Tuesday, August 26, 2008

Mercurial


When I was a kid, 11, 12, 13, I would visit my dad and he'd take my brothers and I to work with him. He bought a loader and started removing orange groves and buildings for the growth boom that California experienced in the late 60s, and 70s.

We had all sorts of adventures, many dangerous. It was a different time. People took whatever misfortunes that came from putting oneself in dangerous situations. There was freedom in that. Freedom to get hurt was tied to freedom to take risks.

It was exhilarating to be a kid in situations where entire buildings were available for anything our imaginations could conjure. From riding the roofs of collapsing buildings to knocking each other off our feet with the blasts of fire hoses used to control dust.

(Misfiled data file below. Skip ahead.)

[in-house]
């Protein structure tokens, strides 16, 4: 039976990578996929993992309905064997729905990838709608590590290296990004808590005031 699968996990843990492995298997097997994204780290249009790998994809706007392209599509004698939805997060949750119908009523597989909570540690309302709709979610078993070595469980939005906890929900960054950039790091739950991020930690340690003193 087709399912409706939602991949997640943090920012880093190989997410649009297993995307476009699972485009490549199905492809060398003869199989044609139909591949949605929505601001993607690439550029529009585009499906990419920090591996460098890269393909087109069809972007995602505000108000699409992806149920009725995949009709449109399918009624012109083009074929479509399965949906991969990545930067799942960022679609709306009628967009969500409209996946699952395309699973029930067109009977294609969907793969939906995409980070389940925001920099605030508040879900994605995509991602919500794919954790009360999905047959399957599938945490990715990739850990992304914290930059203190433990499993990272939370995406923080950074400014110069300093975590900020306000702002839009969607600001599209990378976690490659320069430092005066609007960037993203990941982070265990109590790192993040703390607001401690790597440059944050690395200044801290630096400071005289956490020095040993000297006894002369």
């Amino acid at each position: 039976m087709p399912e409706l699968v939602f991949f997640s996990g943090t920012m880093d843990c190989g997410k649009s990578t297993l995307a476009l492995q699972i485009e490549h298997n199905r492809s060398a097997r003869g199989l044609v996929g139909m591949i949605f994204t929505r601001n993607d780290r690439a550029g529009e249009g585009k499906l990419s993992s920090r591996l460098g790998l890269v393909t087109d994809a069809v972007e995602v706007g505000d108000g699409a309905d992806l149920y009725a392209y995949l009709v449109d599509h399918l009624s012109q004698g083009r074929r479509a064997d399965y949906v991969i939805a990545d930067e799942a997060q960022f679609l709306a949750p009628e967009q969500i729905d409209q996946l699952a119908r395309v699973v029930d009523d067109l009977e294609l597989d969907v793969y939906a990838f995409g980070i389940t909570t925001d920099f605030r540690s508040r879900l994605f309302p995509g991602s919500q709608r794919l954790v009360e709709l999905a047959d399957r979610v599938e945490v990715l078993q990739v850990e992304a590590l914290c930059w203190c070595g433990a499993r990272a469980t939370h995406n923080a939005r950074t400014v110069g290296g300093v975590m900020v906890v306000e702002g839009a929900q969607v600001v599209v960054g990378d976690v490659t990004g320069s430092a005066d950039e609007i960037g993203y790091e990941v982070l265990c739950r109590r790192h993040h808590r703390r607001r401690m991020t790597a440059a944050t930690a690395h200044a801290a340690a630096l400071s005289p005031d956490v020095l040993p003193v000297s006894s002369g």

I discovered that many buildings had a special treasure in them, which I began to collect.

Mercury.

Since the melting point of mercury is far below freezing it is a metal that is liquid at room temperature. That can be fun.

I would go through buildings that were going to be ground up and sent to the dump, and find mercury switches in the thermostats and light switches.

I'd break open the glass capsules with the shiny liquid, the quick silver, and roll it around in my palm.

I saved it. Capsule by capsule, building by building, I collected the stuff.

I have a bottle half full of it that I haven't opened in 30 years.

It is fascinating to watch this metal, a substance we usually think of as hard, unchanging, roll and flow about like water.

The surprising thing about mercury is its weight. One does not expect a liquid to be so dense, so heavy.

Brenda called this morning.

She told me she wanted to come back. I told her I didn't trust her. She is mercurial.

When I came home I saw she had been there, her stuff was in the bedroom.